6 Tips on Going Viral

Last week, my library posted a Youtube video for National Library Week that went “viral.” No, not millions of views viral, but over 100,000 views in a week viral. Which is pretty big for us!

That’s not our most watched video ever … yet. I’m pretty sure it will make that in a week or two. But it is our most viral video to date, meaning that it spread around the web pretty fast, and was reposted in quite a few places with larger audiences.

How did we do it? That’s a good question, and ultimately it’s hard to predict what will “go viral” and what won’t. That said, there are definitely some ways to make your videos better, which will help get your video viewed by more people.

6 Tips on Going Viral:

  1. Start with great content. You have to start with the content. It has to be well-done and interesting enough for people to watch for 1-3 minutes, and then want to share with their social media friends.
  2. Create something that makes sense to your viewers. Our video was written from the customer’s point of view, which helped it be interesting to more than just a librarian audience. This isn’t always the case for truly viral videos (triple rainbow, anyone?), but it certainly can’t hurt!
  3. Have a hook. Or 2. Or 3. By “hook,” I mean have something in the video that catches people’s attention. This video had several: It was done for National Library Week (captured a library industry audience); we used people in our community (captured a local audience); and we inserted a ton of Taylor Swift “easter eggs” in the video (captured Taylor Swift fans).
  4. Give extra attention to audio and lighting. Again, the goal is not Hollywood quality – we are a library, after all! But to the best of your ability, make sure your audio, lighting, and video is good enough that it doesn’t detract from the content of the video.
  5. Use people who don’t mind being “in front of the camera.” We’re libraries, so we’ll probably use library staff in the video, which is great! However – have you ever watched a library video that was sorta painful? Bad singing, obviously reading a script, very nervous, etc? Believe me, I know – I’ve made some of those myself! There’s an easy way to fix that. I’ll bet you have some library staff who do better behind the camera (writing, filming, helping out), and some who do well in front of the camera. Use appropriately! Also think about training staff to be in front of the camera, or maybe partner with a local theater group.
  6. Push it everywhere. We published our video on Monday morning. Then we posted it to our website and pushed it hard on Facebook and Twitter pretty much the rest of the week. We even used a couple of hashtags (#NLW15, #swifties, and #taylorswift) to attract more viewers. All that sharing helped a lot.

If you follow these 6 simple tips, will this guarantee your video will go viral? No. It’s hard to say what will capture the attention of a bunch of people for 2 minutes!

But if you follow these six simple tips, you will definitely improve your videos. That’s always a good thing.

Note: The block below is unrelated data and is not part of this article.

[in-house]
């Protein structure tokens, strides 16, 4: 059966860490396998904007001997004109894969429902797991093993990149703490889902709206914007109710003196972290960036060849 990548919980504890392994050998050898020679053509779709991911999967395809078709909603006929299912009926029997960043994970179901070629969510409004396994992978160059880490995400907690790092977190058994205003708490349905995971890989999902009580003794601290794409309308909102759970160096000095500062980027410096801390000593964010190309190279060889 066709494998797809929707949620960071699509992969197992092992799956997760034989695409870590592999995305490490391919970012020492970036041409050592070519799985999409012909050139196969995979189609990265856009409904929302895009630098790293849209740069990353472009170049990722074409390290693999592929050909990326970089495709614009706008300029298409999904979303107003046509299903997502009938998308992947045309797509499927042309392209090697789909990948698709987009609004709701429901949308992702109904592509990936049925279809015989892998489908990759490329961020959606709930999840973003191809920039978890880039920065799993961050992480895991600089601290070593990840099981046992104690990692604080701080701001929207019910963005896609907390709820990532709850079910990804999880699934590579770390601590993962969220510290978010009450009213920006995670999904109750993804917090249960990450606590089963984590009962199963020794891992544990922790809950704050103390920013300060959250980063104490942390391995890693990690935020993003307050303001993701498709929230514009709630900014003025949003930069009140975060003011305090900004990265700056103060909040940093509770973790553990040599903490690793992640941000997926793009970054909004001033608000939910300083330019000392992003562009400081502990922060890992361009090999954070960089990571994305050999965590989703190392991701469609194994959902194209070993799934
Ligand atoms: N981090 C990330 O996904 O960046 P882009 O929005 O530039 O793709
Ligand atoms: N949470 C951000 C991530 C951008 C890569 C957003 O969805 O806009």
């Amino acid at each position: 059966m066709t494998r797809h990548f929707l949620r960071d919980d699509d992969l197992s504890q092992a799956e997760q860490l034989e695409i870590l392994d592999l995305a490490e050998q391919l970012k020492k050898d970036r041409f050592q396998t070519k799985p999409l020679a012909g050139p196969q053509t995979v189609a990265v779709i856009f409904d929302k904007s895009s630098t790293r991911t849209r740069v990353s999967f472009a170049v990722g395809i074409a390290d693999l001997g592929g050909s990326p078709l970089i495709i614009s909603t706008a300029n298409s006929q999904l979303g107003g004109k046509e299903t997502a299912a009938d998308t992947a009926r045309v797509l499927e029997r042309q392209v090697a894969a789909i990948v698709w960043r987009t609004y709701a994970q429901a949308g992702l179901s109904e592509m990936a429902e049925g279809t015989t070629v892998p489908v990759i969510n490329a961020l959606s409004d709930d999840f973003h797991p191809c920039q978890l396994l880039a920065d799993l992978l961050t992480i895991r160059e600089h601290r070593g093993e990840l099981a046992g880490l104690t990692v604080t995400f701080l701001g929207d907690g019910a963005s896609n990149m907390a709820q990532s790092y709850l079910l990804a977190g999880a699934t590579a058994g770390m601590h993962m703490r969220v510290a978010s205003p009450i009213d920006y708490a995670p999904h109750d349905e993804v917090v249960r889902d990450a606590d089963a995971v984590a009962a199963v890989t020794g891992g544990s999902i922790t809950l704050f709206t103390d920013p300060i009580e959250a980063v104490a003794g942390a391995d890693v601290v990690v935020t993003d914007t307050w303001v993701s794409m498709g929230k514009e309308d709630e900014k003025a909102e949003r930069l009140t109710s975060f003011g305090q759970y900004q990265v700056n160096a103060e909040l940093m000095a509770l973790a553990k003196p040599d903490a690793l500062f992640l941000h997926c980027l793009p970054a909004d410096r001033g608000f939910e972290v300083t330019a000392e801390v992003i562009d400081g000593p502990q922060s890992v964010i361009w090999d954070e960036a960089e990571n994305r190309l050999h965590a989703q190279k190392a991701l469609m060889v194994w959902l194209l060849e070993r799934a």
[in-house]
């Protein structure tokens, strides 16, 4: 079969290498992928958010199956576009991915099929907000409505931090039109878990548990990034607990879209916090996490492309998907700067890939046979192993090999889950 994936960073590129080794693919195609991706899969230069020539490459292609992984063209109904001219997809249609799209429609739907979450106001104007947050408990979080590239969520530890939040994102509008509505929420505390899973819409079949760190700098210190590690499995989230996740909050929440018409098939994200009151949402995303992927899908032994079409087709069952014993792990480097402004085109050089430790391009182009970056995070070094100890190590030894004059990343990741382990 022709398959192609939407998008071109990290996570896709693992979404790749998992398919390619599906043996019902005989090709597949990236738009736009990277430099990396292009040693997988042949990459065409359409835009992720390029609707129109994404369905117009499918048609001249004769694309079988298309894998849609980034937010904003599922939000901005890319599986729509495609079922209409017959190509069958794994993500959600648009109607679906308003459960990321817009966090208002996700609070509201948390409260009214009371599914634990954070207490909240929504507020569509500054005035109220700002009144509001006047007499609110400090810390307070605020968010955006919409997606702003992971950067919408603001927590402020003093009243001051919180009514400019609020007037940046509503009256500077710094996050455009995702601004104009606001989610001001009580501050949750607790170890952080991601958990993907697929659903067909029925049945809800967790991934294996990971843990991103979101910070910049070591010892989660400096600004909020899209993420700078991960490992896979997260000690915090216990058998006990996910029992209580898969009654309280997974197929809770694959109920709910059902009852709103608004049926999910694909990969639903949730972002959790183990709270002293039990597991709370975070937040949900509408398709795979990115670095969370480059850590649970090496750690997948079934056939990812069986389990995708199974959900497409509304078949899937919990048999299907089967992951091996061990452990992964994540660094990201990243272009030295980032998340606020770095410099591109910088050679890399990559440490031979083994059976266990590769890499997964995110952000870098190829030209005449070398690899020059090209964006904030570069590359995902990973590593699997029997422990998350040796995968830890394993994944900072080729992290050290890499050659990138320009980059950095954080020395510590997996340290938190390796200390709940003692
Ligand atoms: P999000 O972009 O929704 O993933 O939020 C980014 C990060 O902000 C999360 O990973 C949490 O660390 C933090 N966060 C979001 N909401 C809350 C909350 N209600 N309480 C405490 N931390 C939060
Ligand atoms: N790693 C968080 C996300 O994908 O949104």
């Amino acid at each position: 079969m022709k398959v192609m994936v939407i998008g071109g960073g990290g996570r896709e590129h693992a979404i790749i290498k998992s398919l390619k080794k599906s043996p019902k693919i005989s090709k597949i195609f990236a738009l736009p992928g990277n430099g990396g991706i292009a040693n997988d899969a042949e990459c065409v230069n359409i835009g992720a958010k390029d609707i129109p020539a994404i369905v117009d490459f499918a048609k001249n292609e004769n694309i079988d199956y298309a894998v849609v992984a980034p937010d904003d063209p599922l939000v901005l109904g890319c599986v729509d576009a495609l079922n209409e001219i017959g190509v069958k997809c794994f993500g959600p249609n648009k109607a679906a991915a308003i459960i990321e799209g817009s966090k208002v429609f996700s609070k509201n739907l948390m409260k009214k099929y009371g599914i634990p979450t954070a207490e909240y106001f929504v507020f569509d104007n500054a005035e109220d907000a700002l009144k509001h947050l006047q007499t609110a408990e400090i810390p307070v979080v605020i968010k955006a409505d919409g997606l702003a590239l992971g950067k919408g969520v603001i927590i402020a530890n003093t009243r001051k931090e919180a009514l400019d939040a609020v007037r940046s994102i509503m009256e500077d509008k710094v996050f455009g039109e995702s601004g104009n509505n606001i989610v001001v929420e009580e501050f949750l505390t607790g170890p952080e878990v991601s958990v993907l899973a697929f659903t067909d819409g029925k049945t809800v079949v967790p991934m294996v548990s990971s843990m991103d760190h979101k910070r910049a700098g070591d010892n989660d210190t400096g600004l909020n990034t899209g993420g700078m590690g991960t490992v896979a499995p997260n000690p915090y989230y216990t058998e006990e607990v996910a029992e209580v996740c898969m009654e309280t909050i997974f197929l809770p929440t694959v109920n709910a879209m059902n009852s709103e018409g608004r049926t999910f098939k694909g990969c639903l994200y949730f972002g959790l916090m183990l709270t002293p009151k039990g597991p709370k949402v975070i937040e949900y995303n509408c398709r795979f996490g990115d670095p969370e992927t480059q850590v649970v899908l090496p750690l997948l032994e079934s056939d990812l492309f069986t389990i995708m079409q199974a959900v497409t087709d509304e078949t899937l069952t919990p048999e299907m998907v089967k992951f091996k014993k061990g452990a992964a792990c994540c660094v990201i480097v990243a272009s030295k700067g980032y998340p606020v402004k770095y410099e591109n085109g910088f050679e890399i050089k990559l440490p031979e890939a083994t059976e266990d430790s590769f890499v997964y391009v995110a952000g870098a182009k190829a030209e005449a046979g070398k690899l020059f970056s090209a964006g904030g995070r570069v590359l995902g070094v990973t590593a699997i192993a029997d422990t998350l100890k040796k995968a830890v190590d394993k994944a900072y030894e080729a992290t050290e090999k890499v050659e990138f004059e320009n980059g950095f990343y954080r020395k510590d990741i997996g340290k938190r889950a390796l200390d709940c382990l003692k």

Image by John Harwood

This Year’s Annual Report

Why can’t annual reports be cool? Or at least interesting enough to actually read, watch, etc?

That’s what my library tries to do with ours, anyway. For the last two years, our annual report has been video-only. This year, we improved upon that a bit, and did three things:

Here’s our 2011 annual report, for those interested.

Why do this?

We have to create some type of annual report each year. And honestly … people mostly DON’T look at these. Sure, you can mail them to everyone. Print them out and place them in strategic locations in the library. Send them to parter organizations in your community.

But read them? Maybe some people will give it a cursory glance … and them toss it into the trash, like a greeting card.

With our video? There’s enough eye candy there for people to watch, and maybe learn something more about their library, and what their tax dollars are actually going to.

That’s the idea, anyway!

 

Stability Fix in Youtube

Here’s a cool new feature I just discovered in Youtube. I posted a short, really bouncy video (bouncy because I walk sorta bouncy). The video’s nothing fancy – really just me, playing with my new iPhone 5.

Youtube noticed the bounciness of the video, and automatically offered to “fix it.” And it did an ok job, too! Now the video looks really smooth (odd, since I’m talking about how bouncy I walk in the video), and there are some weird jerks as the automatic setting either gets a bit confused or is “catching up” to me. So be warned – your mileage may vary!

Below is a screenshot of what it looks like mid-fix. You basically get a split screen to see if the video looks better, and a Yes or No button for saving the video.

Simple stuff, but sorta cool and potentially handy, too. Check it out!

Youtube Stabilization

High Plains Library District Staff Day Presentations

Yesterday, I hung out with the staff of the High Plains Library District in Greeley, CO. They are a very dynamic, energetic bunch!

I gave two presentations while there – here are the embeddable versions of them:

and

Enjoy!

Library360 – a new Video Series for my Library

Here’s the first video for Library360, a new video series for my library. Our goals are pretty simple (or lofty): to introduce our library’s customers to the library – our services, staff, etc. All the cool stuff the library does that doesn’t always get noticed.

We’ll see what happens!

In the meantime, here’s what our plan looks like for the video series:

  • 3 minutes or under (didn’t quite make it at 3:16, but we were close!)
  • big goal – make the library more visible to Topeka
  • post a new video every two weeks
  • do this for one year
  • ask for interaction (likes, comments, subscribers)

Question – anyone else doing a regular video series for your library? I’d love to know about it!